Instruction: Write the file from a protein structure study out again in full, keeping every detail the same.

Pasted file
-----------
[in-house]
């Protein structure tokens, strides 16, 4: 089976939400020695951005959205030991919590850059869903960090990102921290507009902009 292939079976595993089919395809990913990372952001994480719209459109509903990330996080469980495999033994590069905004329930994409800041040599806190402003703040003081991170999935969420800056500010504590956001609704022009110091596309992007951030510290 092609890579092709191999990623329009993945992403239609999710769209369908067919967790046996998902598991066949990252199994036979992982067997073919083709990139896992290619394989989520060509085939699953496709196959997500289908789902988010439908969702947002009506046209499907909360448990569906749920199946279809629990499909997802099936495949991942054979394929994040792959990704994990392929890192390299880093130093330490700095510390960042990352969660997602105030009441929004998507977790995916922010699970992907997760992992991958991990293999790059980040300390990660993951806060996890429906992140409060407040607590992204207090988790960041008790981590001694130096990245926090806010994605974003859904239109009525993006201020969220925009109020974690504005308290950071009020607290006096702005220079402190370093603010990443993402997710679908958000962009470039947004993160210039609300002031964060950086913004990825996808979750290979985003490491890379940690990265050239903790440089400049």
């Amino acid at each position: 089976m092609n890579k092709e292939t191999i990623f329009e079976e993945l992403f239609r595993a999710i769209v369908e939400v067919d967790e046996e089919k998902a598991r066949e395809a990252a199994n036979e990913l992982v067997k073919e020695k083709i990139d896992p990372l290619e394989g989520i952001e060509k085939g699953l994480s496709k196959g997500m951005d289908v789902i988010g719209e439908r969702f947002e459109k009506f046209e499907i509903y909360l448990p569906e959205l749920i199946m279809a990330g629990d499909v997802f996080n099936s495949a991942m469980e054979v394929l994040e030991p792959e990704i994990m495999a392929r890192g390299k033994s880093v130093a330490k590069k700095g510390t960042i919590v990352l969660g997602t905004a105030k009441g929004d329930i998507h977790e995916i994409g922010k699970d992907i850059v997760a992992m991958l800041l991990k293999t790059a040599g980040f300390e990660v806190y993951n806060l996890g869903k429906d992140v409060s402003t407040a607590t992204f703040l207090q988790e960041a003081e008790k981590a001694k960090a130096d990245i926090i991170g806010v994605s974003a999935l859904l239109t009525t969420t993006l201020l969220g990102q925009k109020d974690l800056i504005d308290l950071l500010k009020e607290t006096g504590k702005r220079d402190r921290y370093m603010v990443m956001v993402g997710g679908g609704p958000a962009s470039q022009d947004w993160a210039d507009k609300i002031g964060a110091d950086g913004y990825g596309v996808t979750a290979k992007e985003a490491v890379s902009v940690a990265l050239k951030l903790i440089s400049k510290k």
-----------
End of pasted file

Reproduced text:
[in-house]
């Protein structure tokens, strides 16, 4: 089976939400020695951005959205030991919590850059869903960090990102921290507009902009 292939079976595993089919395809990913990372952001994480719209459109509903990330996080469980495999033994590069905004329930994409800041040599806190402003703040003081991170999935969420800056500010504590956001609704022009110091596309992007951030510290 092609890579092709191999990623329009993945992403239609999710769209369908067919967790046996998902598991066949990252199994036979992982067997073919083709990139896992290619394989989520060509085939699953496709196959997500289908789902988010439908969702947002009506046209499907909360448990569906749920199946279809629990499909997802099936495949991942054979394929994040792959990704994990392929890192390299880093130093330490700095510390960042990352969660997602105030009441929004998507977790995916922010699970992907997760992992991958991990293999790059980040300390990660993951806060996890429906992140409060407040607590992204207090988790960041008790981590001694130096990245926090806010994605974003859904239109009525993006201020969220925009109020974690504005308290950071009020607290006096702005220079402190370093603010990443993402997710679908958000962009470039947004993160210039609300002031964060950086913004990825996808979750290979985003490491890379940690990265050239903790440089400049």
């Amino acid at each position: 089976m092609n890579k092709e292939t191999i990623f329009e079976e993945l992403f239609r595993a999710i769209v369908e939400v067919d967790e046996e089919k998902a598991r066949e395809a990252a199994n036979e990913l992982v067997k073919e020695k083709i990139d896992p990372l290619e394989g989520i952001e060509k085939g699953l994480s496709k196959g997500m951005d289908v789902i988010g719209e439908r969702f947002e459109k009506f046209e499907i509903y909360l448990p569906e959205l749920i199946m279809a990330g629990d499909v997802f996080n099936s495949a991942m469980e054979v394929l994040e030991p792959e990704i994990m495999a392929r890192g390299k033994s880093v130093a330490k590069k700095g510390t960042i919590v990352l969660g997602t905004a105030k009441g929004d329930i998507h977790e995916i994409g922010k699970d992907i850059v997760a992992m991958l800041l991990k293999t790059a040599g980040f300390e990660v806190y993951n806060l996890g869903k429906d992140v409060s402003t407040a607590t992204f703040l207090q988790e960041a003081e008790k981590a001694k960090a130096d990245i926090i991170g806010v994605s974003a999935l859904l239109t009525t969420t993006l201020l969220g990102q925009k109020d974690l800056i504005d308290l950071l500010k009020e607290t006096g504590k702005r220079d402190r921290y370093m603010v990443m956001v993402g997710g679908g609704p958000a962009s470039q022009d947004w993160a210039d507009k609300i002031g964060a110091d950086g913004y990825g596309v996808t979750a290979k992007e985003a490491v890379s902009v940690a990265l050239k951030l903790i440089s400049k510290k």